Celebrating the Spirit, Politics and Art of the Sixties

Photo by Robert Altman
The Berkeley Barb was launched by Max Scherr on August 13, 1965, and was one of the earliest underground newspapers to serve the civil rights, anti-war, and countercultural movements in the Sixties. For 15 years, from 1965 to 1980, the Barb was a voice for a generation looking to change the world.

The Barb mixed radical politics with psychedelic art, guerrilla comics, local happenings, opinions, reviews, advice, personal ads, and frequent calls to protest. It offered its readers an unabashed alternative to the conformist mainstream press. At a nexus between Free Speech and the Sexual Revolution, the Barb trumpeted the irrepressible passions of the American counterculture.

This site was created to celebrate the words and deeds of the Berkeley Barb and to share, for the first time, a digital archive of the Barb's unique record of the Sixties and Seventies. This site is dedicated to the principles of free speech, bold inquiry, and respectful dialogue. We hope to foster the positive aspects of free speech, artistic exploration and human rights movements of all kinds -- in memory of Max Scherr, in honor of the Barb's staff and contributors, and in support of everyone around the world who challenges intolerance, questions authority and strives for justice.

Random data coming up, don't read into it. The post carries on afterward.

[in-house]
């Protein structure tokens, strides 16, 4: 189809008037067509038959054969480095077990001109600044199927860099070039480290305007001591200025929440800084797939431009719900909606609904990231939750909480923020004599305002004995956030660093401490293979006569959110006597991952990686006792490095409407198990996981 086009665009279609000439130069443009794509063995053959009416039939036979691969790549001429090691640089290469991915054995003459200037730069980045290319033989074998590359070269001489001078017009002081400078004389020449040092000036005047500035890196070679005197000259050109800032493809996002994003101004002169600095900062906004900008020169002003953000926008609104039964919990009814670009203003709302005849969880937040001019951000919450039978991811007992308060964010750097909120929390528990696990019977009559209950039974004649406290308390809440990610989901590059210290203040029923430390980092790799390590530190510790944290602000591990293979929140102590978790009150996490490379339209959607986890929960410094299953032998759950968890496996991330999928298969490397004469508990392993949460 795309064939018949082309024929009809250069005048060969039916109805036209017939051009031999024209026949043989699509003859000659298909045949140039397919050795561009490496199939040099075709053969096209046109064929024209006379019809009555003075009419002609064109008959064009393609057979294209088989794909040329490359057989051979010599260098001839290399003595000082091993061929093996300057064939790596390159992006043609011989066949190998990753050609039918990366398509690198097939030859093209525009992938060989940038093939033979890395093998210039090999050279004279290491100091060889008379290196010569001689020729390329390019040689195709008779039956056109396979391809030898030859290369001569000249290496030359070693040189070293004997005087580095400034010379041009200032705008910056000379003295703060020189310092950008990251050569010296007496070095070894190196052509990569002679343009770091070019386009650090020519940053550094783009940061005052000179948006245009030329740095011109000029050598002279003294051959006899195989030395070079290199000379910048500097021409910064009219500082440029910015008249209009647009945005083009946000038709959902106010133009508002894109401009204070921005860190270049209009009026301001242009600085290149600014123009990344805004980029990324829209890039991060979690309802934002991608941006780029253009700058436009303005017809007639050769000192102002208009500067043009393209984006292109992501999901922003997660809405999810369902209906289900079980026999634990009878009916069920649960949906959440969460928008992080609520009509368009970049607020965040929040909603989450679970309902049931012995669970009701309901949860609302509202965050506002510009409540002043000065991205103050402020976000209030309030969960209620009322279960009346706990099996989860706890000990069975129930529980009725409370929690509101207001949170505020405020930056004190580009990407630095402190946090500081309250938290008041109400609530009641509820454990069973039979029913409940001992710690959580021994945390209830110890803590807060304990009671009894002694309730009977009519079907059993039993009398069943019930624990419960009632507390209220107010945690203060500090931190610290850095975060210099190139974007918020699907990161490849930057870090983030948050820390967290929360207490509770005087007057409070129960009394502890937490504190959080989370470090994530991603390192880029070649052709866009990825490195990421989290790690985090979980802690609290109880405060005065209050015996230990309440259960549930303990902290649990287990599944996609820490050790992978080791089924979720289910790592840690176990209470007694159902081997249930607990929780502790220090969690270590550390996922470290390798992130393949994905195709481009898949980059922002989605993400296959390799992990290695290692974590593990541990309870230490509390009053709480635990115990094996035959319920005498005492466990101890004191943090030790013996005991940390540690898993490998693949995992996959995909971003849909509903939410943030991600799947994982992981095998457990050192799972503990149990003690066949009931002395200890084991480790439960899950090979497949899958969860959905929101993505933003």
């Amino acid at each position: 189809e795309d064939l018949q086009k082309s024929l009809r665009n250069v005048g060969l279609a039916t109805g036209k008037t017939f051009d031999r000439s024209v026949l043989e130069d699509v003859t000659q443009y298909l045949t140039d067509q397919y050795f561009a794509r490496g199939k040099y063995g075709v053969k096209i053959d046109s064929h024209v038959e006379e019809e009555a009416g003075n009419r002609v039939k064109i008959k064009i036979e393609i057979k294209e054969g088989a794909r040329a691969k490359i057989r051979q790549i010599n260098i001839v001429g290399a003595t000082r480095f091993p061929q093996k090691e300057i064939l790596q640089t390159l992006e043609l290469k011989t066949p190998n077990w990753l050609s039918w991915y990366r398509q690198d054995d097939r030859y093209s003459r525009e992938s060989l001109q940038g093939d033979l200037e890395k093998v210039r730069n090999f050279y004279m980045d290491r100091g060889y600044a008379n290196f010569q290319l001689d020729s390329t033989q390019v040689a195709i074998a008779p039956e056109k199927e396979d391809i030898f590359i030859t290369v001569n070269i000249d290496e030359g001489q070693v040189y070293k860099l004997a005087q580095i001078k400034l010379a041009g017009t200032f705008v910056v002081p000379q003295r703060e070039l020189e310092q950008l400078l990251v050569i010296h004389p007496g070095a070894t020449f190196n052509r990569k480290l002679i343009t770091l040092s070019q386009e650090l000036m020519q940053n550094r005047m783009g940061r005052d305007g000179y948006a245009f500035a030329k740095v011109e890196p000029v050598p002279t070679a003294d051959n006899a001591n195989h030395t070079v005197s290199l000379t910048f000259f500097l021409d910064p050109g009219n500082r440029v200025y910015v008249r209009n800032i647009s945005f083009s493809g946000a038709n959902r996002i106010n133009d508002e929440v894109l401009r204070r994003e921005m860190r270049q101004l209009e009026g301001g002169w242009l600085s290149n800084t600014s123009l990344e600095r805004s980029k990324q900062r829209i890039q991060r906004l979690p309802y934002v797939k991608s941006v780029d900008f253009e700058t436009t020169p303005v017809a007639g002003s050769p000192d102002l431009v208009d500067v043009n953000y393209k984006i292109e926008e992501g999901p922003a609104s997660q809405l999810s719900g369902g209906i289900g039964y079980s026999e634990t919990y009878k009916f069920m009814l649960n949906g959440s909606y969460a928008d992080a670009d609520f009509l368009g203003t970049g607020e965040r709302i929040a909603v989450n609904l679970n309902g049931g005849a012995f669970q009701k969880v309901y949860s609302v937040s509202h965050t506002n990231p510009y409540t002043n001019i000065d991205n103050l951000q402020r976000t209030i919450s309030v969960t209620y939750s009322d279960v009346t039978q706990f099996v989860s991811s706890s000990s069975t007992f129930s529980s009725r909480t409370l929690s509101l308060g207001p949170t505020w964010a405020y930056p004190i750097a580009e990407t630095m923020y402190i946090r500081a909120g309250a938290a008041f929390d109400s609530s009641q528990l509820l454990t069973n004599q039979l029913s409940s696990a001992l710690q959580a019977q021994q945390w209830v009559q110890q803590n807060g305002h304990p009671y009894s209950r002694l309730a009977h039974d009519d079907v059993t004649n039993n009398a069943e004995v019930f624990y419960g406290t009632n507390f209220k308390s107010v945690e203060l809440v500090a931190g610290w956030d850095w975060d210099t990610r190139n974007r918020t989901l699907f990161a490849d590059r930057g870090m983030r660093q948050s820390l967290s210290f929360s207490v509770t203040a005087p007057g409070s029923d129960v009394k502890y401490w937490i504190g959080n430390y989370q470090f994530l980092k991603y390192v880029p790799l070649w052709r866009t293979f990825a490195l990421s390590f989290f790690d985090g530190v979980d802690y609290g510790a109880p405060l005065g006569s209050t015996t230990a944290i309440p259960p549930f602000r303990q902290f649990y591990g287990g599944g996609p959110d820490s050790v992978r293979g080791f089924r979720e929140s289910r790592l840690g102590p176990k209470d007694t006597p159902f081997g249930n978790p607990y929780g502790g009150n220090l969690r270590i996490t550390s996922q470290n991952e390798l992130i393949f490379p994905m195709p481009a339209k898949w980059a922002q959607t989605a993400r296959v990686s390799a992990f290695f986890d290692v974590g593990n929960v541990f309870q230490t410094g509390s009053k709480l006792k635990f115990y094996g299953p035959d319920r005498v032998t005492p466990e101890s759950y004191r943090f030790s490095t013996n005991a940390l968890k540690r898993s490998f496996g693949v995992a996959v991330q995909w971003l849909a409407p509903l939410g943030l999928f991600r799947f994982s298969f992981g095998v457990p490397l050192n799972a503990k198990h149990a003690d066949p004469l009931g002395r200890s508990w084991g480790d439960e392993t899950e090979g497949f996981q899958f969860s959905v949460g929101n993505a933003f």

Parental Note | There are many instances of nudity and uncensored language within the pages of the Berkeley Barb.

The anniversary in a nutshell...

A big thank you to the Berkeley Main Library and Jef Findley for hosting our Barb speakers and discussion panels on August 13 as well as the historical exhibits, which will be on display until Friday, August 28th. [ Read more... ]

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